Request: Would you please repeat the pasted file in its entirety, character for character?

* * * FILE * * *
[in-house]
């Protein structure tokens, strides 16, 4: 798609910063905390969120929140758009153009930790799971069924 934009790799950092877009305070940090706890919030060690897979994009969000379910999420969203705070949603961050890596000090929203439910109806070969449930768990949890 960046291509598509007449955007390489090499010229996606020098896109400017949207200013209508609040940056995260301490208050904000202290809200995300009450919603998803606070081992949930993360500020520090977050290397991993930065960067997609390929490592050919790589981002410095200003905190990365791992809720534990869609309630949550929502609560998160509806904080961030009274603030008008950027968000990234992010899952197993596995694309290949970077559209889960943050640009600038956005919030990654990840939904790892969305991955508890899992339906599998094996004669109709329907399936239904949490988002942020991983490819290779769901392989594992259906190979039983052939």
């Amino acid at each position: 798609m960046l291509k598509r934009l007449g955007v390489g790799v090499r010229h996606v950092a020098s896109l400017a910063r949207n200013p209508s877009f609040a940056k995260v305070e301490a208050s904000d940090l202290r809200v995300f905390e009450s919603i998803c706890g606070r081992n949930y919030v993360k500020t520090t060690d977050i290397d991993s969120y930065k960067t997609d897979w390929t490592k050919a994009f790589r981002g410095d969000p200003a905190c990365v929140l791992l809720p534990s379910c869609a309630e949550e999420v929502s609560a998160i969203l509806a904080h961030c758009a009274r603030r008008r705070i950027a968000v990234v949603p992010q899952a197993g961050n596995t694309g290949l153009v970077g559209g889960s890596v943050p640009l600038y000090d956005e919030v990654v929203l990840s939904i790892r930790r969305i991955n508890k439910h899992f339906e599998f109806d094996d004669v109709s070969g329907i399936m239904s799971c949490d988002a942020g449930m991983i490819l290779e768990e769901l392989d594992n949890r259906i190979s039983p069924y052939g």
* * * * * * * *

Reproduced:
[in-house]
């Protein structure tokens, strides 16, 4: 798609910063905390969120929140758009153009930790799971069924 934009790799950092877009305070940090706890919030060690897979994009969000379910999420969203705070949603961050890596000090929203439910109806070969449930768990949890 960046291509598509007449955007390489090499010229996606020098896109400017949207200013209508609040940056995260301490208050904000202290809200995300009450919603998803606070081992949930993360500020520090977050290397991993930065960067997609390929490592050919790589981002410095200003905190990365791992809720534990869609309630949550929502609560998160509806904080961030009274603030008008950027968000990234992010899952197993596995694309290949970077559209889960943050640009600038956005919030990654990840939904790892969305991955508890899992339906599998094996004669109709329907399936239904949490988002942020991983490819290779769901392989594992259906190979039983052939």
């Amino acid at each position: 798609m960046l291509k598509r934009l007449g955007v390489g790799v090499r010229h996606v950092a020098s896109l400017a910063r949207n200013p209508s877009f609040a940056k995260v305070e301490a208050s904000d940090l202290r809200v995300f905390e009450s919603i998803c706890g606070r081992n949930y919030v993360k500020t520090t060690d977050i290397d991993s969120y930065k960067t997609d897979w390929t490592k050919a994009f790589r981002g410095d969000p200003a905190c990365v929140l791992l809720p534990s379910c869609a309630e949550e999420v929502s609560a998160i969203l509806a904080h961030c758009a009274r603030r008008r705070i950027a968000v990234v949603p992010q899952a197993g961050n596995t694309g290949l153009v970077g559209g889960s890596v943050p640009l600038y000090d956005e919030v990654v929203l990840s939904i790892r930790r969305i991955n508890k439910h899992f339906e599998f109806d094996d004669v109709s070969g329907i399936m239904s799971c949490d988002a942020g449930m991983i490819l290779e768990e769901l392989d594992n949890r259906i190979s039983p069924y052939g």